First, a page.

Punched card sorter, consisting of 2 main units, a painted wooden shelf unit and approximately 300 punched cards, used to organise cards with punched holes (encoding information about people) in different ways to help in analysis of information, used by Ann Cartwright and co-workers at the Institute for Social Studies in Medical Care for over 20 years in surveys of general practise, maternity services, the needs of the elderly and other groups, and attitudes to death, made by International Computers and Tabulators, UK, 1967.
Before electronic computers became widely available, other machines handled large amounts of information. This punched card sorter, consisting of two main units, organised information in different ways to analyse it accurately. For instance, the cards may be hole punched for male in one part of the card and female on another. This at least sorted the information according to sex.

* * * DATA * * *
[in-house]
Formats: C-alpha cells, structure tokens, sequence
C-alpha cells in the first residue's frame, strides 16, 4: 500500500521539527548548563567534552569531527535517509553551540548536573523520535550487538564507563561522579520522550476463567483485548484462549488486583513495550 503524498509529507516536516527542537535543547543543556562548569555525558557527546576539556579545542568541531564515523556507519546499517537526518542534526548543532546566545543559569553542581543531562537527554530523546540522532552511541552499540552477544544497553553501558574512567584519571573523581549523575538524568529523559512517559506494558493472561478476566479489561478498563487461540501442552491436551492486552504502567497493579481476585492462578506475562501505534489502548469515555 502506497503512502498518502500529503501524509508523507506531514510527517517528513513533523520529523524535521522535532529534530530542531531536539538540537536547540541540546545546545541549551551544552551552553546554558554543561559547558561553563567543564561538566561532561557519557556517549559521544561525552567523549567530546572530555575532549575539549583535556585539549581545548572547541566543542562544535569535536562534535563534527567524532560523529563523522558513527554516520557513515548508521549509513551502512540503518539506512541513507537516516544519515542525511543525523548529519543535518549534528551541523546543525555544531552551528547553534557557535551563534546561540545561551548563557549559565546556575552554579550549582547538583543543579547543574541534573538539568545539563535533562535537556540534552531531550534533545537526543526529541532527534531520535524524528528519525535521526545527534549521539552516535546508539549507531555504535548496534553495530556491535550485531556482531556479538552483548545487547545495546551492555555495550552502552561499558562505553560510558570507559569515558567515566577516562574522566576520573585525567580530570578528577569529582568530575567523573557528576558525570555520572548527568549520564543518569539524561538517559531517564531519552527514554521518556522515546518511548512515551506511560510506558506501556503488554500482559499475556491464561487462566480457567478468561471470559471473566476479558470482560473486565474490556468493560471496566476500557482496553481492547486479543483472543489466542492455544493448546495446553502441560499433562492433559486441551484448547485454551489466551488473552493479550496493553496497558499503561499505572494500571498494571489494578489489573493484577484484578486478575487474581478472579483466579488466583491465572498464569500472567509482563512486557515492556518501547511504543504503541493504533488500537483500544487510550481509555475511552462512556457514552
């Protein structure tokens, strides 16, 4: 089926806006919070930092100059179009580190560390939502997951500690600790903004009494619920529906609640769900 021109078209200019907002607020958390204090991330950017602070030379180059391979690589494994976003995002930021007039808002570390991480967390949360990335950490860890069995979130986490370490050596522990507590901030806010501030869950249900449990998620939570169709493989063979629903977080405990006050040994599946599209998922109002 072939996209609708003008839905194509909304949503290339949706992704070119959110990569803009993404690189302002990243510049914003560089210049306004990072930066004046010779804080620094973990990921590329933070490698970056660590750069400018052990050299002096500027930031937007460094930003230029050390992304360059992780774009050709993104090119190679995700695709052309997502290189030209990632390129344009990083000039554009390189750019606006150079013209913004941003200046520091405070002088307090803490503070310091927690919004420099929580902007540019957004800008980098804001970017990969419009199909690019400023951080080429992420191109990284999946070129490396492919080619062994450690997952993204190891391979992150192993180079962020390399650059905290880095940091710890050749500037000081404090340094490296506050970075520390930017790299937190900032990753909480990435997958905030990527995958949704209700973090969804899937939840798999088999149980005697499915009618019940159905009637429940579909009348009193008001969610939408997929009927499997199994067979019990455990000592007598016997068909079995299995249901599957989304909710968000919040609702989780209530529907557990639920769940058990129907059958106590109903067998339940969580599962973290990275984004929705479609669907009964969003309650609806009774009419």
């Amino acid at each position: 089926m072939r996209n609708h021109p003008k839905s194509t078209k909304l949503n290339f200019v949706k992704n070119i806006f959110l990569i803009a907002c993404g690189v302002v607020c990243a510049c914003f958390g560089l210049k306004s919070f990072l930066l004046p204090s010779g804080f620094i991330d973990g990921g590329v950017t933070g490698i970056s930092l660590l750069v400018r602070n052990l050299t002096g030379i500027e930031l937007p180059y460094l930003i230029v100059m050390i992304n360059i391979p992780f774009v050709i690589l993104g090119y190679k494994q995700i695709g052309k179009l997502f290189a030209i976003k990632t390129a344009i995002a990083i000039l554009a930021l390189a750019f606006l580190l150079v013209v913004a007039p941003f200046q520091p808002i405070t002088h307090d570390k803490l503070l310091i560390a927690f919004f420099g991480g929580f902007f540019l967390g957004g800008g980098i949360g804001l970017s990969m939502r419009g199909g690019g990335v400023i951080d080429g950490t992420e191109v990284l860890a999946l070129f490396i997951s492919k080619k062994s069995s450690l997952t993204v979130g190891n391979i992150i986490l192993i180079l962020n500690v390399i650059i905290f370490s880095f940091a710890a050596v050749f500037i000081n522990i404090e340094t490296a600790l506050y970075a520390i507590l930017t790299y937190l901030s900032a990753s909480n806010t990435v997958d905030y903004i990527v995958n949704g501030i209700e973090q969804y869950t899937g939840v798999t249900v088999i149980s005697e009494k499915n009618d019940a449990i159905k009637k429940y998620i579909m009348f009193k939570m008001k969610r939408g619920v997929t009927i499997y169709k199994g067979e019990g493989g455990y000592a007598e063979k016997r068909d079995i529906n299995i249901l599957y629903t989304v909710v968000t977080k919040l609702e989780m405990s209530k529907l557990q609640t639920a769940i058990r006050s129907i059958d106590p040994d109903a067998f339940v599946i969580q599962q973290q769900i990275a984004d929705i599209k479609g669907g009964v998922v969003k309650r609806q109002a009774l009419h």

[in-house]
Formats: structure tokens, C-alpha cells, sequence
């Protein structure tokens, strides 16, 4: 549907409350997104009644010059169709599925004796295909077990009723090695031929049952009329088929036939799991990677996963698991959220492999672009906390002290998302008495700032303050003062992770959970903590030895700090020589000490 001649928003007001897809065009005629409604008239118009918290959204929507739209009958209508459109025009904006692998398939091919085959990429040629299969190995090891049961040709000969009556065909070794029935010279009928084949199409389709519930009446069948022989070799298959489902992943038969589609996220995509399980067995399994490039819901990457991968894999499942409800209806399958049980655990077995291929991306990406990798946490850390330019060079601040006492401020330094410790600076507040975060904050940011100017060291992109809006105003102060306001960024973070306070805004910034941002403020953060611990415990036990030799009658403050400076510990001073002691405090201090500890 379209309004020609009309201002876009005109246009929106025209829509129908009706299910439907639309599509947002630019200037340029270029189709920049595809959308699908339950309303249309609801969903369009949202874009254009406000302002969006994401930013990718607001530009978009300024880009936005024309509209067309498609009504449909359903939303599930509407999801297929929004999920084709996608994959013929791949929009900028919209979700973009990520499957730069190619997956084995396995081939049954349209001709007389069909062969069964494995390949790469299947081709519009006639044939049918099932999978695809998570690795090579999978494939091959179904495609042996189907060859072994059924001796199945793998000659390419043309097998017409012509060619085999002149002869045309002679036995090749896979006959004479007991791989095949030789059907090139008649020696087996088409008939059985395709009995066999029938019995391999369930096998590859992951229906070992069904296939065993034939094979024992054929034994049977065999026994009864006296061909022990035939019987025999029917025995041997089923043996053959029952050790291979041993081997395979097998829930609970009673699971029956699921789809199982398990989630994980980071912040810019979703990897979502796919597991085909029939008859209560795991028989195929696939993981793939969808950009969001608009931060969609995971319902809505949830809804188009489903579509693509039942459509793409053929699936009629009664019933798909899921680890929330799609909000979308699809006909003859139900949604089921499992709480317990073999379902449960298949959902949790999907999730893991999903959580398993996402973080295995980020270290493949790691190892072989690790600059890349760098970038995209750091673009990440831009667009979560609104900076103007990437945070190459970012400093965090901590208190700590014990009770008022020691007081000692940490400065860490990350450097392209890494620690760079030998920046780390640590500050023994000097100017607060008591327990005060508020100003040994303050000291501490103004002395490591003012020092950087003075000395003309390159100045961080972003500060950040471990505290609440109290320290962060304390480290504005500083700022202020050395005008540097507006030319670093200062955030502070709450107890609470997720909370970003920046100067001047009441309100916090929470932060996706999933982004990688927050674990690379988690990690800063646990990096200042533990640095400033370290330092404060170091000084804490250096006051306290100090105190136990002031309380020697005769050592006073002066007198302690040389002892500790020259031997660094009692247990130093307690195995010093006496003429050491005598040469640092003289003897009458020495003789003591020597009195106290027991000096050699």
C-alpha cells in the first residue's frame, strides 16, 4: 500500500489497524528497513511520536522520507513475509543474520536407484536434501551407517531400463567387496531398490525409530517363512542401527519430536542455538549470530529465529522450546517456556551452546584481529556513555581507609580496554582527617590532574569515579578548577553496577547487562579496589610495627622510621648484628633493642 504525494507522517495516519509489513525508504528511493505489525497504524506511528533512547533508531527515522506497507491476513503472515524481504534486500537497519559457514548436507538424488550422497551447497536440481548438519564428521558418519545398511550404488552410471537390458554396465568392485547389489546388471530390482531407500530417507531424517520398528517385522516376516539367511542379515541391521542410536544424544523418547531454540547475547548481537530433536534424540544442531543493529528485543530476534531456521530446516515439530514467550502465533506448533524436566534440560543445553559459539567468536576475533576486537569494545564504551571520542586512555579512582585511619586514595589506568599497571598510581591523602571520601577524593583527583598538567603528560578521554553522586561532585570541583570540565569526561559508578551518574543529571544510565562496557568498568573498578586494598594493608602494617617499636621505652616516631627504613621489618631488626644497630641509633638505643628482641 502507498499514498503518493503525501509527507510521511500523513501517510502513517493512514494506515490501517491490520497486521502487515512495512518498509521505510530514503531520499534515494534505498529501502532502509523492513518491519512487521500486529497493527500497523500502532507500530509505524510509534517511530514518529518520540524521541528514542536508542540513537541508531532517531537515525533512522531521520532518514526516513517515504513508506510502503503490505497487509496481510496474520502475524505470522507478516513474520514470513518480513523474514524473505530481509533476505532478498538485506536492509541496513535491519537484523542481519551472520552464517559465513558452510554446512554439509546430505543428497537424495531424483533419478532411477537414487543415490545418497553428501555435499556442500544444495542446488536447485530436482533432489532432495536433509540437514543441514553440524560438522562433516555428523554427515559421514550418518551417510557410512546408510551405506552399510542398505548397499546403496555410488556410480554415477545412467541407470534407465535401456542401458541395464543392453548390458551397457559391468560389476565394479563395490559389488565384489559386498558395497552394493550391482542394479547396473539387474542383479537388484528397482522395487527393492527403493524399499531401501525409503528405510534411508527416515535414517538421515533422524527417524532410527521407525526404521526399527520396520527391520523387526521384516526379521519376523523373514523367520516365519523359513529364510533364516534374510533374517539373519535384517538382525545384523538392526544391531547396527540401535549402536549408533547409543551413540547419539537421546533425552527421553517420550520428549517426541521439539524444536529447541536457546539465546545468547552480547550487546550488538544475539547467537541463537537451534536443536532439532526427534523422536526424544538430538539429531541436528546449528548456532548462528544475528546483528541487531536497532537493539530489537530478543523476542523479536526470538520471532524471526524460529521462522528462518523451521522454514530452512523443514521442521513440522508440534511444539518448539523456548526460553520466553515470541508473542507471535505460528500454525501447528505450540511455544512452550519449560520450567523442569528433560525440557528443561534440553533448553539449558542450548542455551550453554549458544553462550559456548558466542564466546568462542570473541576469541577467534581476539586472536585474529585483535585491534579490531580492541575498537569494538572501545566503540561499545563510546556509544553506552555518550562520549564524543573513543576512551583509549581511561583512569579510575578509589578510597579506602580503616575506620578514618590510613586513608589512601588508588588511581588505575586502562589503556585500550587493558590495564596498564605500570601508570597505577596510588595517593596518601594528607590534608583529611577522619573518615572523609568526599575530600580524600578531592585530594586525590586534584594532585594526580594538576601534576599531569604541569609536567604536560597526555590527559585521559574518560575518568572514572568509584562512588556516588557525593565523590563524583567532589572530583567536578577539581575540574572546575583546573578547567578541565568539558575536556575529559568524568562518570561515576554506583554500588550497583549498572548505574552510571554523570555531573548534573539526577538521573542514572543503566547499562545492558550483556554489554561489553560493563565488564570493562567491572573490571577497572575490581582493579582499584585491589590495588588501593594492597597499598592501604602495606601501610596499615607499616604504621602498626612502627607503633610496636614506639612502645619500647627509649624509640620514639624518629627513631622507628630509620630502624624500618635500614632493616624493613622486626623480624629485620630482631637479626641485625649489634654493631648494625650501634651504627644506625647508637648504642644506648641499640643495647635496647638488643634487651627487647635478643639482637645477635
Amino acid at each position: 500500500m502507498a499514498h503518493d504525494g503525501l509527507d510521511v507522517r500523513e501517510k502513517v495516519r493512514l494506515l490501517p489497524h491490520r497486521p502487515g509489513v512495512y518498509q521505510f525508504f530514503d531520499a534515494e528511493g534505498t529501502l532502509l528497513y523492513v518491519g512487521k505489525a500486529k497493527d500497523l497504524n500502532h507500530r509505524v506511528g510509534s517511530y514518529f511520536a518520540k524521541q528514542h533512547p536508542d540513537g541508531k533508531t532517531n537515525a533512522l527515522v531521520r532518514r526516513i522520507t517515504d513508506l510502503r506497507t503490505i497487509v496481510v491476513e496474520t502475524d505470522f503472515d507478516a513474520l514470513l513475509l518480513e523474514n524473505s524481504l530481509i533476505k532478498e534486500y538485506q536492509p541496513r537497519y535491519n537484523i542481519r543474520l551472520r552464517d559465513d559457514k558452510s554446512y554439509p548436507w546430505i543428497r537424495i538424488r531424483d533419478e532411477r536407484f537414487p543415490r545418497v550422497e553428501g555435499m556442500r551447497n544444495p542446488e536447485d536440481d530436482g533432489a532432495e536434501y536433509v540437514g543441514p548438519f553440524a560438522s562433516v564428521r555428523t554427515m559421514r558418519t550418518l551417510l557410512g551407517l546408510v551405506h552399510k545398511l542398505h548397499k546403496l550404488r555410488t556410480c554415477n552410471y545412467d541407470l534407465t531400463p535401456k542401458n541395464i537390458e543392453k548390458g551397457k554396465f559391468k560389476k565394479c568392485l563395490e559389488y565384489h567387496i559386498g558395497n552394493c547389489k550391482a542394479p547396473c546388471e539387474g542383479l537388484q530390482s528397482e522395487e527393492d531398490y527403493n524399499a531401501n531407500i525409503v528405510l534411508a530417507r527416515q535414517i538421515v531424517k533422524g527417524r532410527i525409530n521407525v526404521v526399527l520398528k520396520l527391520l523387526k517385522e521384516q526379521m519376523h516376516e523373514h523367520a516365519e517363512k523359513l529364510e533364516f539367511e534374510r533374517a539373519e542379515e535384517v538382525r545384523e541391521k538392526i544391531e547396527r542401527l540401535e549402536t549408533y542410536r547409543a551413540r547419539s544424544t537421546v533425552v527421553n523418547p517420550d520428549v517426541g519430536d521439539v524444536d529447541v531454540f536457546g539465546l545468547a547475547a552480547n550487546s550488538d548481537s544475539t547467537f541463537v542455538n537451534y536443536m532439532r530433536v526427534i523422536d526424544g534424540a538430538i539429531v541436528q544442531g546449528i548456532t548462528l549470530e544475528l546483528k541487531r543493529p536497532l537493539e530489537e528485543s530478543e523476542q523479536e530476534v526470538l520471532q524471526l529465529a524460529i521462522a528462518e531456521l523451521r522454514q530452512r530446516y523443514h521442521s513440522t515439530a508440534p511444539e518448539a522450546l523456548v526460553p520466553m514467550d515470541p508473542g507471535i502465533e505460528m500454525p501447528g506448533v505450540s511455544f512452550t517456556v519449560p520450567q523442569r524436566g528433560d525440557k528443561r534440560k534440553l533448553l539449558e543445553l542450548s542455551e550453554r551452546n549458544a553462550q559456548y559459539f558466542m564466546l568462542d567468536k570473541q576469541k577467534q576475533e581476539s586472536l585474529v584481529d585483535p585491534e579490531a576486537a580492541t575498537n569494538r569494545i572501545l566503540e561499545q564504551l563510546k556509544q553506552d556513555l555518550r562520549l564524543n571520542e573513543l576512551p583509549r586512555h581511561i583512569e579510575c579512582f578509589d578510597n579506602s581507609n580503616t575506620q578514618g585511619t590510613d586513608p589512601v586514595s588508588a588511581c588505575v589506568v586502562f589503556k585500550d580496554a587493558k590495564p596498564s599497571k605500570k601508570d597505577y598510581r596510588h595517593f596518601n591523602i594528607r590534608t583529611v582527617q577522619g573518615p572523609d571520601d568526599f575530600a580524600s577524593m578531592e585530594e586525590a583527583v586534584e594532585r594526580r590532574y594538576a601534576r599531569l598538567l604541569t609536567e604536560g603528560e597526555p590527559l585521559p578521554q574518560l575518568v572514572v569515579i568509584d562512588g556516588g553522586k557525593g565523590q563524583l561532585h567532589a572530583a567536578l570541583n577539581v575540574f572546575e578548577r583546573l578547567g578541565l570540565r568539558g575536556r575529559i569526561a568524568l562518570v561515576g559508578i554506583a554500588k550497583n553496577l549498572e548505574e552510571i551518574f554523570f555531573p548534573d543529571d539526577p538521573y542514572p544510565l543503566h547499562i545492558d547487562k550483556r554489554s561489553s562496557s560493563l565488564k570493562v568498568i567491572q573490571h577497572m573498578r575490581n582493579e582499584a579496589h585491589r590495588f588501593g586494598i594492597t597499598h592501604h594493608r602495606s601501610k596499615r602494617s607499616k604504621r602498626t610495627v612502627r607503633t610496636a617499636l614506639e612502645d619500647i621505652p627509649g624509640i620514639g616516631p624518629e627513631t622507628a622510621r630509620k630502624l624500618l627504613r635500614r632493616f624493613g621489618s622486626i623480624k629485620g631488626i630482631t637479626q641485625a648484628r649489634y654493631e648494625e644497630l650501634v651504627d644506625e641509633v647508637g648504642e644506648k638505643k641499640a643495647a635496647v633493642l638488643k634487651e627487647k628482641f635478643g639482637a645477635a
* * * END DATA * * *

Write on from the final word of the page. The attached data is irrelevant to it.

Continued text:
The main card sorter is accompanied by a painted wooden shelf unit and approximately 300 punched cards. It was made by British company International Computers and Tabulators and was used for over 20 years by statistician Ann Cartwright at the Institute for Social Studies in Medical Care. The card sorter helped analyse surveys such as attitudes towards general practice, maternity services, and the needs of the elderly. This produced health and social studies statistics.